(NEW YORK) — With the death toll now nearing 1,300 people and thousands more injured after a devastating 7.2-magnitude earthquake rocked Haiti Saturday morning, the beleaguered nation faces the threat of fast-approaching Tropical Storm Grace potentially exposing an already vulnerable population to a double impact in a matter of days.
Haiti’s Civil Protection agency announced Sunday that the death toll had jumped from more than 700 to at least 1,297. Initial reports indicate there are more than 700 collapsed buildings, including hospitals and schools, at least 3,778 homes destroyed and significant damage to infrastructure and roads.
Grace is forecast to make landfall in Haiti between Aug. 16 to 17.
“The people of Haiti are not only going to have to deal with this earthquake and its aftershocks but also this impending tropical storm,” United States Geological Survey geophysicist William Barnhart, from the Earthquake Hazards Program, said. “It’s honestly just a terrible situation.” Barnhart said there could be thousands of deaths from the disaster.
“The number of fatalities does not always make it out,” he told ABC News. “There’s a lot of time that has to go into recovering individuals from buildings and accessing areas and towns.”
The earthquake, according to USGS, struck about 5 miles north of Petit Trou de Nippes, Haiti, a little over 90 miles from the capital, Port-au-Prince.
There are also concerns that the earthquake could exacerbate the island’s COVID-19 infection rate should displaced people be forced into closer confines.
The Haitian government “believes high casualties are probable given the earthquake’s magnitude,” Bocchit Edmond, the country’s ambassador to the U.S., said in a statement Saturday afternoon.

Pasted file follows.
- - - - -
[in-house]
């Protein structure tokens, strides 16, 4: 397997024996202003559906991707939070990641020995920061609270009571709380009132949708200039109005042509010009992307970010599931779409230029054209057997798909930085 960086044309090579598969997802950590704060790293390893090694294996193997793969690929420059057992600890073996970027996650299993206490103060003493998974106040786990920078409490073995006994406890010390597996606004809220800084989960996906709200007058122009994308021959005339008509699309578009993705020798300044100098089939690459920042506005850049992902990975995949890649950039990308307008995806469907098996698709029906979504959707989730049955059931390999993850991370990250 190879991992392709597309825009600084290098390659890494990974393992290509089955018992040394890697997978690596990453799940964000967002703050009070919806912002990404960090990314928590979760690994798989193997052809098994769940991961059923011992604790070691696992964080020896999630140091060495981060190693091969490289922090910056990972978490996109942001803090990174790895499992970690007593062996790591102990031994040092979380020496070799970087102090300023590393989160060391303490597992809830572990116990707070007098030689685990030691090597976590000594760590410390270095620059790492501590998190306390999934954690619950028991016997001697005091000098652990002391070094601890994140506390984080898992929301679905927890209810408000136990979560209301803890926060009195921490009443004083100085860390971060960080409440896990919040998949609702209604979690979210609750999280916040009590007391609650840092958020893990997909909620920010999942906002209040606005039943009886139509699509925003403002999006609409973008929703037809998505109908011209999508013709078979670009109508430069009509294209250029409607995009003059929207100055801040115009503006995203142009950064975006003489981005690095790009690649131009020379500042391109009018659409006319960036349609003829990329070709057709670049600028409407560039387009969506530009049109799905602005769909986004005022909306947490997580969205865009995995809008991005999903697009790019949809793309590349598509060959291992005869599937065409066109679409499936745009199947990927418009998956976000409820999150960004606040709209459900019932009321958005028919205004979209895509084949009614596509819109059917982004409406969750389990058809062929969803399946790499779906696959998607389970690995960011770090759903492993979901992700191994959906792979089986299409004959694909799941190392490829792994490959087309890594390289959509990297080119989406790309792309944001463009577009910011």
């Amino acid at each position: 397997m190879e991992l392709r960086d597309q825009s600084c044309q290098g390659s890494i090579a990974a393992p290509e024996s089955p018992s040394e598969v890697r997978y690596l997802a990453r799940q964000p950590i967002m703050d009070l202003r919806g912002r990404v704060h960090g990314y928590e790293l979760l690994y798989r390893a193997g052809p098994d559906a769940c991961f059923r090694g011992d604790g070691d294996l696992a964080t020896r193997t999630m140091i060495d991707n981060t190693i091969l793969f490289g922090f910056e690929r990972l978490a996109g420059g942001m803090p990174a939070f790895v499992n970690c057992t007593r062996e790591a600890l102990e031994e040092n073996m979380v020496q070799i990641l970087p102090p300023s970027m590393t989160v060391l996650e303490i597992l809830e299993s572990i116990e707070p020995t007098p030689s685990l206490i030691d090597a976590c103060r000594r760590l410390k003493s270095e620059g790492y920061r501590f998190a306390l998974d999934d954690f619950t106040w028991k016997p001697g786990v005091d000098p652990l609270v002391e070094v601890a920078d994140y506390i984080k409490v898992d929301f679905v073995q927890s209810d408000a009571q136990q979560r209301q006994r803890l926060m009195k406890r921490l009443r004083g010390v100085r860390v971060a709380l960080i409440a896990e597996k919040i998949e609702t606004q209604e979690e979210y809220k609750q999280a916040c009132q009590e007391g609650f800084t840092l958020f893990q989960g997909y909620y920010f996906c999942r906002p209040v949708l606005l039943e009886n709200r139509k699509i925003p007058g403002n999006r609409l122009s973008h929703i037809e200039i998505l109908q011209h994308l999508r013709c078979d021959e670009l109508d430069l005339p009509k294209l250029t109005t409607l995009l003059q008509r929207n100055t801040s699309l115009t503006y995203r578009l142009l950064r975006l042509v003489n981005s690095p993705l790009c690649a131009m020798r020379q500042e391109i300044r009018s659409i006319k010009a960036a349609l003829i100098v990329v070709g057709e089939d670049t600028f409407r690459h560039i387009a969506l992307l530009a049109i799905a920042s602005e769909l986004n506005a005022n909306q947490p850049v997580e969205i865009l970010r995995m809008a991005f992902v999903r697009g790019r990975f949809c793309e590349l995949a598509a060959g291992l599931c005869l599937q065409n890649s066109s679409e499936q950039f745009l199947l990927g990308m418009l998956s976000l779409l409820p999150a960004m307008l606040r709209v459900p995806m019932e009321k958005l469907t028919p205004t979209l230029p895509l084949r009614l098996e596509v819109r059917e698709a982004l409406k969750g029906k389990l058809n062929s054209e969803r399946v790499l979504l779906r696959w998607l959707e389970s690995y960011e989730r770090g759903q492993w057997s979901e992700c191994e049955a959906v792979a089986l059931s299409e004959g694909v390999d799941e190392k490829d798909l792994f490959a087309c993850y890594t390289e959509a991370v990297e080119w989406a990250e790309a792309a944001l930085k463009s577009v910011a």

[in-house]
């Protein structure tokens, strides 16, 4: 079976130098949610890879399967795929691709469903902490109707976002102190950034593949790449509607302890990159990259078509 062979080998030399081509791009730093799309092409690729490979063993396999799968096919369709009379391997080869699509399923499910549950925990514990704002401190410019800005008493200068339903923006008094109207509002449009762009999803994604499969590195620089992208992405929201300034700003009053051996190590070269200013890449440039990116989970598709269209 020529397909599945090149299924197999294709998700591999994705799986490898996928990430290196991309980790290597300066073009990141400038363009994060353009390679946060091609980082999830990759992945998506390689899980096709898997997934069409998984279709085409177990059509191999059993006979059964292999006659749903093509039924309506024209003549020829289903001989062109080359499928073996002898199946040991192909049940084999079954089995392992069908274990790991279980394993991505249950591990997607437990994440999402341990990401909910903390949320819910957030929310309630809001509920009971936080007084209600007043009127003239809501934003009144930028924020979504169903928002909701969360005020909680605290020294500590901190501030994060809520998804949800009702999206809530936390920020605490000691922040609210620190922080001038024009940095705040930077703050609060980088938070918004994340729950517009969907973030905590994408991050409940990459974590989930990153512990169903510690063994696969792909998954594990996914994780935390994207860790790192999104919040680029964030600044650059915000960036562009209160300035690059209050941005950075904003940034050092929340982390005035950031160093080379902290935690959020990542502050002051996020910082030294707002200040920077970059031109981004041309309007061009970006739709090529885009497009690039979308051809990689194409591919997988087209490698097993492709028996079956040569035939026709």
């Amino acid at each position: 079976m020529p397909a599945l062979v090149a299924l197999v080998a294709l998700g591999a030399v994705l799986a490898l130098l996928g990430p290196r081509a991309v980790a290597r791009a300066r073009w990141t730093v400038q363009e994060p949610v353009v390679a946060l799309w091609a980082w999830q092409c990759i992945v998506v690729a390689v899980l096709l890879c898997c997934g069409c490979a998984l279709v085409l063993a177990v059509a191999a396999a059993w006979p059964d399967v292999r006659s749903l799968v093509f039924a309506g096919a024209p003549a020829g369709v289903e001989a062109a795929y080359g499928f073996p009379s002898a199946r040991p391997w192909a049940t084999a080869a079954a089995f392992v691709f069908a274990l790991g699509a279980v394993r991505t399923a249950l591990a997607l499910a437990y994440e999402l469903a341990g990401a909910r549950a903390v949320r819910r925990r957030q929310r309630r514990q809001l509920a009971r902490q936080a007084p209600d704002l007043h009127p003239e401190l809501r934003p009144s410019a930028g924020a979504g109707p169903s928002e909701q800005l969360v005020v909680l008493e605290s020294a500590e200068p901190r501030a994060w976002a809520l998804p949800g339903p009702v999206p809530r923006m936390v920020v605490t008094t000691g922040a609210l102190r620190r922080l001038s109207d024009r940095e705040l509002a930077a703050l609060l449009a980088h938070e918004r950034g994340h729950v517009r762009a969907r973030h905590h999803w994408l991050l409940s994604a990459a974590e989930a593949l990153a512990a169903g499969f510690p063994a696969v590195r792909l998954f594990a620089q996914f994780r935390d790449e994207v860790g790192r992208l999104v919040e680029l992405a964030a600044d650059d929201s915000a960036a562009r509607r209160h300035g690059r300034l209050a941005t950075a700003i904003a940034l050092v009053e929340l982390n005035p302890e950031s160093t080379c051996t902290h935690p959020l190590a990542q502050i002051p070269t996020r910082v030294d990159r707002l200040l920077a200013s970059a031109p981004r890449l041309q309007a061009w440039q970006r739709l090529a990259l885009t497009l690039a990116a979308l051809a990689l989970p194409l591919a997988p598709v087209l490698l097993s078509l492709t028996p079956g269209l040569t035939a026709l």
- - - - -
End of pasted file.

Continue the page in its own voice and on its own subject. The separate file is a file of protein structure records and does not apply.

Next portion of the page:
“Emergency responses are underway, and damages are being assessed,” Edmond added, saying destruction is “widespread.”
The embassy is helping to coordinate response efforts between the U.S. and Haitian governments.
Deputy U.S. Secretary of State Wendy Sherman spoke to Haitian Prime Minister Ariel Henry Sunday to express condolences for the disaster, according to a statement from Sherman’s office.
“Deputy Secretary Sherman reiterated our support for Haiti during this challenging time and underscored USAID’s leadership role in supporting U.S. assistance efforts in the aftermath of this tragedy,” the statement read.
The earthquake was virtually the same size and at the same shallow depth as the 2010 quake, and along the exact same fault line — the Enriquillo Plantain Garden — but farther west and in a less-populated region.
Prime Minister Ariel Henry is mobilizing government resources to help victims in affected areas and declared a one-month state of emergency for the whole country. In a press conference, he said he wouldn’t ask for international help until officials assess the extent of the damages.
“It will be very bad, but maybe not quite as bad as 2010 just because Port-au-Prince is farther away from this one and therefore got less shaking this time,” said Dr. Lucy Jones, an earthquake expert.